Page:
The recall announced Friday affects vehicles from the 2000-2003 model years. The National Highway Traffic Safety Administration recommended the recall after a 16-month investigation revealed that the vehicles' upper ball joints could fail. If that happens, the suspension can collapse and a wheel can fall off.
DaimlerChrysler also is extending the warranty to 10 years or 100,000 miles on the suspension upper ball joints on an additional 400,000 Durango sport utility vehicles and Dakota pickups from model years 2000 to 2003.
On Thursday, after word spread that NHTSA was requesting a recall, DaimlerChrysler acknowledged a problem with the ball joints but didn't believe it warranted a safety recall. DaimlerChrysler says there have been no reported injuries due to the defect that have been substantiated by the company. There also are no injuries due to ball joint failures listed in NHTSA's files.
Chrysler Group spokesman Max Gates said owners would hear noises before a ball joint failed.
When NHTSA opened its investigation in July 2003, there were 28 complaints about upper ball joint failure and five reports of crashes but no reports of injuries. NHTSA spokeswoman Liz Neblett couldn't provide updated numbers Friday.
However, after CBS News Correspondent Mika Brzezinski'saired last October, CBS News received hundreds of calls from owners whose vehicles had had upper ball joint problems.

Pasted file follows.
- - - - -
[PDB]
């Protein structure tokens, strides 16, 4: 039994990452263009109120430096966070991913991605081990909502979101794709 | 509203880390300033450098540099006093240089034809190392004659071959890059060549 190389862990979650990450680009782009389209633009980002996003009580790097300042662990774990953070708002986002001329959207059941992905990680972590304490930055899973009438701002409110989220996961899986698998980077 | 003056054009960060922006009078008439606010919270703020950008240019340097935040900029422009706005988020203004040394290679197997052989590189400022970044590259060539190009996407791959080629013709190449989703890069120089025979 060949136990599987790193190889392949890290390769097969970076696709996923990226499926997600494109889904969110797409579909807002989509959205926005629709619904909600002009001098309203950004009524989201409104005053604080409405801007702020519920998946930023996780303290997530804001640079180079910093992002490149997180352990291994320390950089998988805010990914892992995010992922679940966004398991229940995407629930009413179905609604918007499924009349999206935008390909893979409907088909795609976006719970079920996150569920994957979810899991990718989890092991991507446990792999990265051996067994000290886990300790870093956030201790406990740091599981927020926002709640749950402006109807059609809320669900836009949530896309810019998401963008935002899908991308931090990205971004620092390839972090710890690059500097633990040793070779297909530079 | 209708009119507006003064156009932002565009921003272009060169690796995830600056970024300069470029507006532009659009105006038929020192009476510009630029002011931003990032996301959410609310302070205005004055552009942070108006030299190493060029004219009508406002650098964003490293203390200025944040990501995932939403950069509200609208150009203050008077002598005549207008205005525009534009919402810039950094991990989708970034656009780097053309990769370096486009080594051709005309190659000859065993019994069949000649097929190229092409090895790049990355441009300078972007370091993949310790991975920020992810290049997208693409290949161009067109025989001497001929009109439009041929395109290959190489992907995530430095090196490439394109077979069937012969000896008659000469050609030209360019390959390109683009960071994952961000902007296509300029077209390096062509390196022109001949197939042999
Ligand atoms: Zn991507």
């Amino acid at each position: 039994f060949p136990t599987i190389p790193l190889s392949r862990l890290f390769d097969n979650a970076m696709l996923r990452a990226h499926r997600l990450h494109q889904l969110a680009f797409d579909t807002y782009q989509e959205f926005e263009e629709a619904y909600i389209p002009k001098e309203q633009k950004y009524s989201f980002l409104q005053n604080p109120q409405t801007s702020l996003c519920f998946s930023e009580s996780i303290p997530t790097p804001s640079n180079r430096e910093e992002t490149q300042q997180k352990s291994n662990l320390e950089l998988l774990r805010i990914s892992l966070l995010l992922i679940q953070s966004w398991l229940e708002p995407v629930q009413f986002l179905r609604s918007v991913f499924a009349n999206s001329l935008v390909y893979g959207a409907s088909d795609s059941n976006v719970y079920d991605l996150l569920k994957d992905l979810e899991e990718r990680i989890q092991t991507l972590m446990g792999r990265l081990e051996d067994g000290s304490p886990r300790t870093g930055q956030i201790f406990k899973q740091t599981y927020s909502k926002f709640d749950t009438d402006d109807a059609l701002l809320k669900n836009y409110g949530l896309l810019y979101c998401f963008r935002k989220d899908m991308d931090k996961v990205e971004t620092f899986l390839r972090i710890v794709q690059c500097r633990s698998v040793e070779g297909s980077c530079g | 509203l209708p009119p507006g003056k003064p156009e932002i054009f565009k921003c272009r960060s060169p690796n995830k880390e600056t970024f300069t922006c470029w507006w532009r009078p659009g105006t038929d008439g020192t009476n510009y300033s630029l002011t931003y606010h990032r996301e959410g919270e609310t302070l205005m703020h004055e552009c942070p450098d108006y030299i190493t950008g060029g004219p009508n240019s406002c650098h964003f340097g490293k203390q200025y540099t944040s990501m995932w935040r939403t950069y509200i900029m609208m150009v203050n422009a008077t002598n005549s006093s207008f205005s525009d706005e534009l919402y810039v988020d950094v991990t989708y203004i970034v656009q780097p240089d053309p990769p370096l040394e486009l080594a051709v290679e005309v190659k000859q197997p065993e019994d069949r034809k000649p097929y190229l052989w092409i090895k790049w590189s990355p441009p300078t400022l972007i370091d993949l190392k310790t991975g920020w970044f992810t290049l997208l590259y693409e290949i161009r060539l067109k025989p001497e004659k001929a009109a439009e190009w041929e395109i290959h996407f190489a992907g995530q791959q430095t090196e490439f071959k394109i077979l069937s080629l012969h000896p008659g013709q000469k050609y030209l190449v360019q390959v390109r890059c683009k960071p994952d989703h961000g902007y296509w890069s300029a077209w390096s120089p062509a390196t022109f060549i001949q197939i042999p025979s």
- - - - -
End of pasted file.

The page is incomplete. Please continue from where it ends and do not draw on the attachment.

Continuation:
Monique Conrad's 2000 Durango had only 31,000 miles on it when the right front wheel suddenly flew off while she was driving.
"My tire, along with a piece of metal about a foot long, was bouncing across this four-lane road," Conrad told Brzezinski.
The automaker will repair vehicles for free starting next month. It costs between $750 and $1,200 to replace the ball joint, depending on the dealer and the area, according to a lawsuit filed against DaimlerChrysler by Durango owners in North Carolina.
When NHTSA opened its investigation in July 2003, there were 28 complaints about upper ball joint failure and five reports of crashes. NHTSA spokeswoman Liz Neblett couldn't provide updated numbers Friday.
Some Dodge dealers were deluged with calls from worried Durango and Dakota owners Friday after news media reports of the problem. By afternoon, Ourisman Dodge in Alexandria, Virginia, had gotten 20 telephone calls, service manager Oscar Chavez said. Chavez said he was forwarding calls to DaimlerChrysler.
The frenzy over the Durango offered an unusual glimpse into the auto recall process. NHTSA often sends letters recommending a recall, but the letters aren't usually publicized. The agency then works with automakers to determine when the recall will take place.
In most cases, the recommendation is enough to spark a recall. The agency has taken automakers to court to force recalls only nine times in its 34-year history, Neblett said. The last court action that resulted in a recall was in 1979, when NHTSA forced Fiat to recall vehicles because of a rust problem.
DaimlerChrysler recalled the 2002-2003 Durango and Dakota pickups earlier this year because their windshield wipers were defective. That recall involved 320,188 vehicles.
While a recall of 600,000 vehicles is substantial, it's not the largest in the industry this year. In March, General Motors Corp. announced it was recalling nearly 4 million trucks because their tailgates could fall off.